Below is a link to an excellent article in the New York Times. The article discusses the main differences between an investment advisor and an investment broker.
To begin, a broker usually works at a bank or brokerage firm. The broker does not have a fiduciary responsibility for your account and is working under the deeply engrained “sales culture” of their firm. What does this mean – caveat emptor! Be careful! Think about this – is it really worth your future retirement to trust a broker that is clearly driven by his firm’s bottom line and the fees that he will be receiving from selling you the product of the month?
Are they “trusted advisors?” No. They typically are not paid for advice or for creating a financial plan. They are paid by selling you something. But they do serve a purpose. They can execute well the trades that you direct them to transact. They can also offer many different suggestions. Just be careful!!
What about independent financial planners? They will provide a detailed plan, which is usually unbiased; however, there is a fee for such a service. According to the article, “Independent financial planners typically include an annual charge of 0.85 percent to 1.15 percent of your money, according to Cerulli, plus the investment costs. Alternatively, you can seek out a planner who will charge either a flat fee or by the hour. But the biggest difference between a broker and a financial planner is that the planner’s fee, more often than not, will include a holistic financial checkup …” This is mostly independent advice, but it is expensive.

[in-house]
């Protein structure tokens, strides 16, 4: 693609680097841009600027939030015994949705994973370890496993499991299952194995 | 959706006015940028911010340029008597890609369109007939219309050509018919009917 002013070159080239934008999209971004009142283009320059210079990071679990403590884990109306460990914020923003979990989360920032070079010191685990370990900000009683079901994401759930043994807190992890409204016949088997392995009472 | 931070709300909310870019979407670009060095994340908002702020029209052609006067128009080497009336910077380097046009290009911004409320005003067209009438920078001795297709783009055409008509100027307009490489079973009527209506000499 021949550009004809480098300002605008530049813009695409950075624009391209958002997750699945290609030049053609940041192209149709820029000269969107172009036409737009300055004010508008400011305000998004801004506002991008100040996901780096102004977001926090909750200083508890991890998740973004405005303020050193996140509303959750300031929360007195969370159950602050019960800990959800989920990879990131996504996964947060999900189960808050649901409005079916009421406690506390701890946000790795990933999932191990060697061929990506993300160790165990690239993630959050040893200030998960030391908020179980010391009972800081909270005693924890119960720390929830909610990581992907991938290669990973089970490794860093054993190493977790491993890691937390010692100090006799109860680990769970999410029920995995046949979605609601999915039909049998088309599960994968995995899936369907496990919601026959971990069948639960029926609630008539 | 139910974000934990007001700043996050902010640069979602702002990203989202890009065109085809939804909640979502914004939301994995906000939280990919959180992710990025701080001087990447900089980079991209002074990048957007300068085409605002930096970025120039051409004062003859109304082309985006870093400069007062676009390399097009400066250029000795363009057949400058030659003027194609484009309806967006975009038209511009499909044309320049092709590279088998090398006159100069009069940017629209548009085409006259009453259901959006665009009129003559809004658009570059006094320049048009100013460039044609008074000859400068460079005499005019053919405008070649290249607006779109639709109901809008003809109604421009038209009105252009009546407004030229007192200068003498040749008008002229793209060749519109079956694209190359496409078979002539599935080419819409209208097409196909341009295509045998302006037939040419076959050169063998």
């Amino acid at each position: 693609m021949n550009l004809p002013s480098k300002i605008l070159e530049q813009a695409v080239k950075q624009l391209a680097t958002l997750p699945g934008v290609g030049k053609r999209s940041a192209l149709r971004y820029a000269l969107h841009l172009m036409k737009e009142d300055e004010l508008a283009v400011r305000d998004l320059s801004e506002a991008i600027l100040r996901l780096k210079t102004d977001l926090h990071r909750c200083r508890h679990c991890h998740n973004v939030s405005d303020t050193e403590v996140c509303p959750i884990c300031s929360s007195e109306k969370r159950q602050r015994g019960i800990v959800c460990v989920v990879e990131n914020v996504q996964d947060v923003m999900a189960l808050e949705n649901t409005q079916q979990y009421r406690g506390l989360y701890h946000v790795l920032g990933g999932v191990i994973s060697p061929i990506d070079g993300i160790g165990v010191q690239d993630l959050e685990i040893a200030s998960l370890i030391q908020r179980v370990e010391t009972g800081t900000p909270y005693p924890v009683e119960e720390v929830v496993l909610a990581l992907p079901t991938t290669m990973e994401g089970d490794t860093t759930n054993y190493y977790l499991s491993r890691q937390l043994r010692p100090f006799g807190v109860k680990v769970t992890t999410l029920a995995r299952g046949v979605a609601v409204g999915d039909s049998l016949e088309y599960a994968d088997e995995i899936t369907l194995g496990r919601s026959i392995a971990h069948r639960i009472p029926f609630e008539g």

We believe that the no one should rely on a broker for unbiased retirement planning advice – the “sales culture” is too flawed. We also believe that the independent financial planner, while not driven by a “sales culture,” is too expensive for the average guy. While estate planning advice is very useful in determining the best methods to minimize taxes on inheritances to children, such concern are not the concerns of the average guy.
When it comes to retirement planning, we provide: 1) unbiased service, 2) accessible on your time and at your pace (not your broker’s or advisor’s schedule), 3) the same retirement plan (if not a superior one), 4) with entertaining educational videos, 5) help selecting the securities that are appropriate for you to own from return, risk, and cost perspectives, and 6) at a very low cost, a cost affordable by the average guy.
As the article says, “the burden will always be on the investor to find a conflict-free “financial planner,” in the purest sense of the title.” Please consider joining us as a BowTie member!